As Simons was dispatched on recovery efforts that also included organizing supplies for an emergency shelter in Hoboken's Wallace Primary School No. 6, she was acutely aware of Wall Street's negative reputation, and even for criticisms levied against Goldman Sachs ( GS) in the wake of Sandy, after lights remained on at the bank's Lower Manhattan headquarters amid blackouts across the area and a power crisis at downtown hospitals NYU and Bellevue. On a bus of volunteers to help in door-to-door recovery efforts, Simons said she heard "ridiculous comments" about Goldman's energy situation and the industry generally -- on Tuesday the bank took to Twitter to offer its emergency power to Lower Manhattan residents -- and thought, "little did they know here I am volunteering with them." She saw little distinction between what's known as Wall Street and Greater New York, referring to the financial sector as lifeblood for the local economy. Like Hell's Kitchen, the Upper East Side and other parts of New York, Hoboken, with its easy access to Midtown and Wall Street, is considered a hamlet for up-and-coming bankers and traders like Simons. Simons said a Hoboken friend working at real estate investment specialist Cohen & Steers ( CNS) had put up 10 residents in his apartment as of Wednesday, and was offering cell phone power charges and Internet to residents without electricity. She was also aware of people with finance jobs at the likes of Johnson & Johnson ( JNJ), who were lending Hoboken a helping hand on Wednesday.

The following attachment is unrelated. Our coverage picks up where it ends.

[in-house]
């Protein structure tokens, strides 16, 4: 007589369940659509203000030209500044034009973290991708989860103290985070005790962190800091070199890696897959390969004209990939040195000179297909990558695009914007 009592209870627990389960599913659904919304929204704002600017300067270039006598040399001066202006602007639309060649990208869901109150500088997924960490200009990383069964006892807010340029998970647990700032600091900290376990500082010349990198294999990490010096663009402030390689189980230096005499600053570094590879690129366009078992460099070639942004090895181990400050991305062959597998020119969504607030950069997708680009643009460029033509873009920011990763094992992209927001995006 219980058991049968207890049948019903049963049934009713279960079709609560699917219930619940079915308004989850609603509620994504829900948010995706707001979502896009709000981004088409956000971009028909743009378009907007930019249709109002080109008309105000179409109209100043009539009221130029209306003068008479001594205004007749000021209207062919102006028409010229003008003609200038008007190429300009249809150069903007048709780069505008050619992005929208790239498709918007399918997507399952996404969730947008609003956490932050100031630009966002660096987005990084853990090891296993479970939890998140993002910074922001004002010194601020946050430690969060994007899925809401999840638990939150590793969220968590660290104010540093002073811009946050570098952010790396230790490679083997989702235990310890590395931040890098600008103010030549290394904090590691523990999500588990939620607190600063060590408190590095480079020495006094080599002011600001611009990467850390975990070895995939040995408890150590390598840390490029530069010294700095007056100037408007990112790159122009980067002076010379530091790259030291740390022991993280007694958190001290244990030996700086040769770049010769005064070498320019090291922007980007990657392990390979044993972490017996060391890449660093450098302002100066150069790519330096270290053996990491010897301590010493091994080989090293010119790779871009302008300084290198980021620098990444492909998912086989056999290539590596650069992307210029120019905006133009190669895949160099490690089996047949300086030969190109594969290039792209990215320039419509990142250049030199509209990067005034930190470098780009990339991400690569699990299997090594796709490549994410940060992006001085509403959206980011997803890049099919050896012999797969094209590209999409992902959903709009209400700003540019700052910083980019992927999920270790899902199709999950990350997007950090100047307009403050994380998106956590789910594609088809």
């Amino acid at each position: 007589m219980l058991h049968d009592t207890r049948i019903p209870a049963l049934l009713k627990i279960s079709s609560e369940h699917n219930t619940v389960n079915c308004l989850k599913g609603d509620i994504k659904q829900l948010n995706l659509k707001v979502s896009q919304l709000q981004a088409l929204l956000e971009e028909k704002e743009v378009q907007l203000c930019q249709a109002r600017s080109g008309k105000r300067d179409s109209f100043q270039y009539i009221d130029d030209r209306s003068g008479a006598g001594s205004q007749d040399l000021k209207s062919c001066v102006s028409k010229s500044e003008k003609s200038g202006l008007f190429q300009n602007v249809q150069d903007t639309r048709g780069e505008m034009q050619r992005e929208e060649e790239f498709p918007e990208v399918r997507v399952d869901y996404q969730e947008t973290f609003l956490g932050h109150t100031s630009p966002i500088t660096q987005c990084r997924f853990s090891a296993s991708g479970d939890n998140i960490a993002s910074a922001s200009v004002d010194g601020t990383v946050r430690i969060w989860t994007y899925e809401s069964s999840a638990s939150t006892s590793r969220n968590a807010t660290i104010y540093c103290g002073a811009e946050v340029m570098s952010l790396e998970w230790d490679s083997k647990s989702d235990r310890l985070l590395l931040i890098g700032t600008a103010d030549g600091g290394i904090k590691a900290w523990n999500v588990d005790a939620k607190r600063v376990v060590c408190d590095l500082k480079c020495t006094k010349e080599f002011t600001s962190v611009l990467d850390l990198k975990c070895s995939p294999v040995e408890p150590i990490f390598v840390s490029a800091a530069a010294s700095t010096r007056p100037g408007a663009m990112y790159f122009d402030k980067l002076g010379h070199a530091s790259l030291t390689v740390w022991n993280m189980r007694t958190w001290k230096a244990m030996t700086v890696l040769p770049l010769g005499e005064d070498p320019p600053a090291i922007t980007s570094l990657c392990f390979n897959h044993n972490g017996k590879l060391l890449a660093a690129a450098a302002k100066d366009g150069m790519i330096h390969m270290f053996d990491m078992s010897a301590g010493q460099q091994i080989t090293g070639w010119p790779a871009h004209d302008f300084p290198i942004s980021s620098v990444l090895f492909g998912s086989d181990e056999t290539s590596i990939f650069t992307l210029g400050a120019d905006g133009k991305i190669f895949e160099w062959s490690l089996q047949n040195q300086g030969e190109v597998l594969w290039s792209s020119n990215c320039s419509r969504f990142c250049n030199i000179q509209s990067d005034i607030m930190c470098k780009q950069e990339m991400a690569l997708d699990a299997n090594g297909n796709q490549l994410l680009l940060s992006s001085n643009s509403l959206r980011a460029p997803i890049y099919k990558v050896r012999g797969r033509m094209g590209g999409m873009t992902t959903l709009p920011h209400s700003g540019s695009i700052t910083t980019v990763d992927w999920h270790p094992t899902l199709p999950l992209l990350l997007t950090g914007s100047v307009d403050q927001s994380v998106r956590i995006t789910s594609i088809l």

National Guard in Hoboken
In the New York area, Hurricane Sandy has split those with basic services like power and water from those who remain mostly in the dark. On Thursday, Simons says she will try to press those at Barclays' U.S. headquarters in Midtown who, like her, are in good shape to volunteer time or resources to Hoboken's recovery. "You go to Hoboken and there are army trucks. It's totally different," Simons said of the difference a commute across the Hudson River makes.